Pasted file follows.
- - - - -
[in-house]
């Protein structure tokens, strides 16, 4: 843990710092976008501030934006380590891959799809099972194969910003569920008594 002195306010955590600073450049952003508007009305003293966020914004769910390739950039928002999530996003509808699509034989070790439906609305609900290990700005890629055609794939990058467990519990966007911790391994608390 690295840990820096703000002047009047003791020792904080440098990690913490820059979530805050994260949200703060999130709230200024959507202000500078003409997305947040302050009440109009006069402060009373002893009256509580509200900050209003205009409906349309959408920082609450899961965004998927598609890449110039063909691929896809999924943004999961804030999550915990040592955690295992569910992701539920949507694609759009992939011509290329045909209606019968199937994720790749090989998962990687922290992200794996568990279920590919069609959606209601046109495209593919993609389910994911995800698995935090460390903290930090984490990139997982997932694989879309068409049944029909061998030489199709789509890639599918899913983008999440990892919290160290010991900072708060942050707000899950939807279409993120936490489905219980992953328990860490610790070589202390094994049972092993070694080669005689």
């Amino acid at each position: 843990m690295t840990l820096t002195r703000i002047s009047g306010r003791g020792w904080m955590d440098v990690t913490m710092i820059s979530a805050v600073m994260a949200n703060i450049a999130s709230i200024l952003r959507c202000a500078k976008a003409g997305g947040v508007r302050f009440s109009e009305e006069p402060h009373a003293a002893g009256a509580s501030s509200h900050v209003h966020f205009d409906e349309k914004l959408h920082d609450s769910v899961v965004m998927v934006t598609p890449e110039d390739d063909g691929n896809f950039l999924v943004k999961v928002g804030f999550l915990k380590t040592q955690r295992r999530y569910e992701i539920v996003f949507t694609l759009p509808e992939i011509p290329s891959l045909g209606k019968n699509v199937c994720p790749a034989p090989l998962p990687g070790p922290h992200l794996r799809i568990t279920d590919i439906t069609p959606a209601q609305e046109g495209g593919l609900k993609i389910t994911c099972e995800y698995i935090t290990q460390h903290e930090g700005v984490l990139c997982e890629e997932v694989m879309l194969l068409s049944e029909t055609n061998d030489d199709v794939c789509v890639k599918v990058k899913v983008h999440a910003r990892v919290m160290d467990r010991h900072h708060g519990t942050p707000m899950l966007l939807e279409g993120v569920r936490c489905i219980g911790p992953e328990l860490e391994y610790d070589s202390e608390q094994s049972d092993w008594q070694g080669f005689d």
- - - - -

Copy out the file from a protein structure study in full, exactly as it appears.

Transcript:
[in-house]
């Protein structure tokens, strides 16, 4: 843990710092976008501030934006380590891959799809099972194969910003569920008594 002195306010955590600073450049952003508007009305003293966020914004769910390739950039928002999530996003509808699509034989070790439906609305609900290990700005890629055609794939990058467990519990966007911790391994608390 690295840990820096703000002047009047003791020792904080440098990690913490820059979530805050994260949200703060999130709230200024959507202000500078003409997305947040302050009440109009006069402060009373002893009256509580509200900050209003205009409906349309959408920082609450899961965004998927598609890449110039063909691929896809999924943004999961804030999550915990040592955690295992569910992701539920949507694609759009992939011509290329045909209606019968199937994720790749090989998962990687922290992200794996568990279920590919069609959606209601046109495209593919993609389910994911995800698995935090460390903290930090984490990139997982997932694989879309068409049944029909061998030489199709789509890639599918899913983008999440990892919290160290010991900072708060942050707000899950939807279409993120936490489905219980992953328990860490610790070589202390094994049972092993070694080669005689």
């Amino acid at each position: 843990m690295t840990l820096t002195r703000i002047s009047g306010r003791g020792w904080m955590d440098v990690t913490m710092i820059s979530a805050v600073m994260a949200n703060i450049a999130s709230i200024l952003r959507c202000a500078k976008a003409g997305g947040v508007r302050f009440s109009e009305e006069p402060h009373a003293a002893g009256a509580s501030s509200h900050v209003h966020f205009d409906e349309k914004l959408h920082d609450s769910v899961v965004m998927v934006t598609p890449e110039d390739d063909g691929n896809f950039l999924v943004k999961v928002g804030f999550l915990k380590t040592q955690r295992r999530y569910e992701i539920v996003f949507t694609l759009p509808e992939i011509p290329s891959l045909g209606k019968n699509v199937c994720p790749a034989p090989l998962p990687g070790p922290h992200l794996r799809i568990t279920d590919i439906t069609p959606a209601q609305e046109g495209g593919l609900k993609i389910t994911c099972e995800y698995i935090t290990q460390h903290e930090g700005v984490l990139c997982e890629e997932v694989m879309l194969l068409s049944e029909t055609n061998d030489d199709v794939c789509v890639k599918v990058k899913v983008h999440a910003r990892v919290m160290d467990r010991h900072h708060g519990t942050p707000m899950l966007l939807e279409g993120v569920r936490c489905i219980g911790p992953e328990l860490e391994y610790d070589s202390e608390q094994s049972d092993w008594q070694g080669f005689d």